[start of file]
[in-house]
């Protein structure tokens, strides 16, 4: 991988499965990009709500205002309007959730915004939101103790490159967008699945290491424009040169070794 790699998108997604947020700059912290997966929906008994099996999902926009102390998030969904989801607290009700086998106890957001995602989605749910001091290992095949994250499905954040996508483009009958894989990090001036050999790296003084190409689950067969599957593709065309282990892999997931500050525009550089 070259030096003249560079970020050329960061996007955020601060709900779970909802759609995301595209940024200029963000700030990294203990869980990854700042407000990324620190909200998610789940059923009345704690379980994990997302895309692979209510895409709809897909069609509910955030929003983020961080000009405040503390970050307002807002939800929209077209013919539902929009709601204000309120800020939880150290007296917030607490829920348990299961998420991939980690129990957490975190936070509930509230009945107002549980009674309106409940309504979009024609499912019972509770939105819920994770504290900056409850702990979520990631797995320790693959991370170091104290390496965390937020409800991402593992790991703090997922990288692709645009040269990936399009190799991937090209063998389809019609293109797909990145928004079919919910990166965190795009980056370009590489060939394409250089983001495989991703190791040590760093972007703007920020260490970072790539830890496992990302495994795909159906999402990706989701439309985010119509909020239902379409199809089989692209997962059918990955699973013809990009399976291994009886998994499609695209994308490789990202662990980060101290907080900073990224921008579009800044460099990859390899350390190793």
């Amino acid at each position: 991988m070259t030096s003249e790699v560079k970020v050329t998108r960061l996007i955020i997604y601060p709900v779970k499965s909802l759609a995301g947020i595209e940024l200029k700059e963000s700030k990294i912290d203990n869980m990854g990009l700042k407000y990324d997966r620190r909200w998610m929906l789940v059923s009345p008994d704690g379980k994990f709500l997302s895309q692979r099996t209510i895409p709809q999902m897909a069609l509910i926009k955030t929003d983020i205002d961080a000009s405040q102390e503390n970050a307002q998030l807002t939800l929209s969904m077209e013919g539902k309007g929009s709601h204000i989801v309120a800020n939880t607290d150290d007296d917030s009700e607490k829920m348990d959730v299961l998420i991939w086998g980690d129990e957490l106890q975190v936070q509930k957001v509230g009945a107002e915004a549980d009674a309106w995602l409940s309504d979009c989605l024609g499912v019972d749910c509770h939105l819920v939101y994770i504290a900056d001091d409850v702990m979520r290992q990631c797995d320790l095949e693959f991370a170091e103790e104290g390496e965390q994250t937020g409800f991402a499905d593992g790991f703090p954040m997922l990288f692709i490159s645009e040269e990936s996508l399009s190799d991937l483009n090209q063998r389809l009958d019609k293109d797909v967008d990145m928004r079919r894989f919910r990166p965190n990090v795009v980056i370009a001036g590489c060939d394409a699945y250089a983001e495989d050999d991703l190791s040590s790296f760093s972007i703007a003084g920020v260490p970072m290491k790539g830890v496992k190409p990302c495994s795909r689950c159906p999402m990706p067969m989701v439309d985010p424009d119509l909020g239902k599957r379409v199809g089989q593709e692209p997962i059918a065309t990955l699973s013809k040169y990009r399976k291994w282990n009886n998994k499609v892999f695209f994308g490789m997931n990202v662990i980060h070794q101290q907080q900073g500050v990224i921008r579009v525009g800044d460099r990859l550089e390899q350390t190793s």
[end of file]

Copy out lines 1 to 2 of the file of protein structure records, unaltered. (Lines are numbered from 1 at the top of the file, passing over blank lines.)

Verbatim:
[in-house]
């Protein structure tokens, strides 16, 4: 991988499965990009709500205002309007959730915004939101103790490159967008699945290491424009040169070794 790699998108997604947020700059912290997966929906008994099996999902926009102390998030969904989801607290009700086998106890957001995602989605749910001091290992095949994250499905954040996508483009009958894989990090001036050999790296003084190409689950067969599957593709065309282990892999997931500050525009550089 070259030096003249560079970020050329960061996007955020601060709900779970909802759609995301595209940024200029963000700030990294203990869980990854700042407000990324620190909200998610789940059923009345704690379980994990997302895309692979209510895409709809897909069609509910955030929003983020961080000009405040503390970050307002807002939800929209077209013919539902929009709601204000309120800020939880150290007296917030607490829920348990299961998420991939980690129990957490975190936070509930509230009945107002549980009674309106409940309504979009024609499912019972509770939105819920994770504290900056409850702990979520990631797995320790693959991370170091104290390496965390937020409800991402593992790991703090997922990288692709645009040269990936399009190799991937090209063998389809019609293109797909990145928004079919919910990166965190795009980056370009590489060939394409250089983001495989991703190791040590760093972007703007920020260490970072790539830890496992990302495994795909159906999402990706989701439309985010119509909020239902379409199809089989692209997962059918990955699973013809990009399976291994009886998994499609695209994308490789990202662990980060101290907080900073990224921008579009800044460099990859390899350390190793």